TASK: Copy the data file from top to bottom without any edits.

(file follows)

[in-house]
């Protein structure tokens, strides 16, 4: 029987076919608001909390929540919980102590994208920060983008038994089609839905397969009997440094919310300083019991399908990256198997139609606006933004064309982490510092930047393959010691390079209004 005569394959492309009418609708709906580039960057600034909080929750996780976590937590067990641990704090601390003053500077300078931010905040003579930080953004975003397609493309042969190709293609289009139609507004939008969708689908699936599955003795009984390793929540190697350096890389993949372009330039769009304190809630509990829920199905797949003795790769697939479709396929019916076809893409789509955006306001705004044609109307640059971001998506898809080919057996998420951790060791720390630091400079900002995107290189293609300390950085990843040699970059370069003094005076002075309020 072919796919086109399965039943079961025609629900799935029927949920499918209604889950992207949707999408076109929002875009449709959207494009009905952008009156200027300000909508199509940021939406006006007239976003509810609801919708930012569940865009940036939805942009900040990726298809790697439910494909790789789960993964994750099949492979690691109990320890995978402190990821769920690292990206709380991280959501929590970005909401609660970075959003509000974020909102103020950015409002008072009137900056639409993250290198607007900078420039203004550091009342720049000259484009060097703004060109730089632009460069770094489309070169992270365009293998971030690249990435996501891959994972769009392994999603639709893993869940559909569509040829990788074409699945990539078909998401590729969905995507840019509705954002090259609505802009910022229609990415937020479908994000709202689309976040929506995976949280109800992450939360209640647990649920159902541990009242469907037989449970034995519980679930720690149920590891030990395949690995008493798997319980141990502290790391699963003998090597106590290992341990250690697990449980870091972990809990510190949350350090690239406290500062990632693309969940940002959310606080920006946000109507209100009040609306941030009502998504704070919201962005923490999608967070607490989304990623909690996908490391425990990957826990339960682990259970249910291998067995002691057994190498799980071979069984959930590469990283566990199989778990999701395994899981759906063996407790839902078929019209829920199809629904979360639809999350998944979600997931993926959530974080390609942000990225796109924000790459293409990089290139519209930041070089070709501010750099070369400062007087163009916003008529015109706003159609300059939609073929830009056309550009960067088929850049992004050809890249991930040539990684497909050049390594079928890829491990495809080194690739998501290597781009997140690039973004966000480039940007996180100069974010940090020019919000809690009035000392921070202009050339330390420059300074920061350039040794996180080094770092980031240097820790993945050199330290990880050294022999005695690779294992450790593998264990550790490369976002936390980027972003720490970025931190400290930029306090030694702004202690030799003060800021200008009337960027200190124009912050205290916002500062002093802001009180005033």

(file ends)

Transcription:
[in-house]
């Protein structure tokens, strides 16, 4: 029987076919608001909390929540919980102590994208920060983008038994089609839905397969009997440094919310300083019991399908990256198997139609606006933004064309982490510092930047393959010691390079209004 005569394959492309009418609708709906580039960057600034909080929750996780976590937590067990641990704090601390003053500077300078931010905040003579930080953004975003397609493309042969190709293609289009139609507004939008969708689908699936599955003795009984390793929540190697350096890389993949372009330039769009304190809630509990829920199905797949003795790769697939479709396929019916076809893409789509955006306001705004044609109307640059971001998506898809080919057996998420951790060791720390630091400079900002995107290189293609300390950085990843040699970059370069003094005076002075309020 072919796919086109399965039943079961025609629900799935029927949920499918209604889950992207949707999408076109929002875009449709959207494009009905952008009156200027300000909508199509940021939406006006007239976003509810609801919708930012569940865009940036939805942009900040990726298809790697439910494909790789789960993964994750099949492979690691109990320890995978402190990821769920690292990206709380991280959501929590970005909401609660970075959003509000974020909102103020950015409002008072009137900056639409993250290198607007900078420039203004550091009342720049000259484009060097703004060109730089632009460069770094489309070169992270365009293998971030690249990435996501891959994972769009392994999603639709893993869940559909569509040829990788074409699945990539078909998401590729969905995507840019509705954002090259609505802009910022229609990415937020479908994000709202689309976040929506995976949280109800992450939360209640647990649920159902541990009242469907037989449970034995519980679930720690149920590891030990395949690995008493798997319980141990502290790391699963003998090597106590290992341990250690697990449980870091972990809990510190949350350090690239406290500062990632693309969940940002959310606080920006946000109507209100009040609306941030009502998504704070919201962005923490999608967070607490989304990623909690996908490391425990990957826990339960682990259970249910291998067995002691057994190498799980071979069984959930590469990283566990199989778990999701395994899981759906063996407790839902078929019209829920199809629904979360639809999350998944979600997931993926959530974080390609942000990225796109924000790459293409990089290139519209930041070089070709501010750099070369400062007087163009916003008529015109706003159609300059939609073929830009056309550009960067088929850049992004050809890249991930040539990684497909050049390594079928890829491990495809080194690739998501290597781009997140690039973004966000480039940007996180100069974010940090020019919000809690009035000392921070202009050339330390420059300074920061350039040794996180080094770092980031240097820790993945050199330290990880050294022999005695690779294992450790593998264990550790490369976002936390980027972003720490970025931190400290930029306090030694702004202690030799003060800021200008009337960027200190124009912050205290916002500062002093802001009180005033």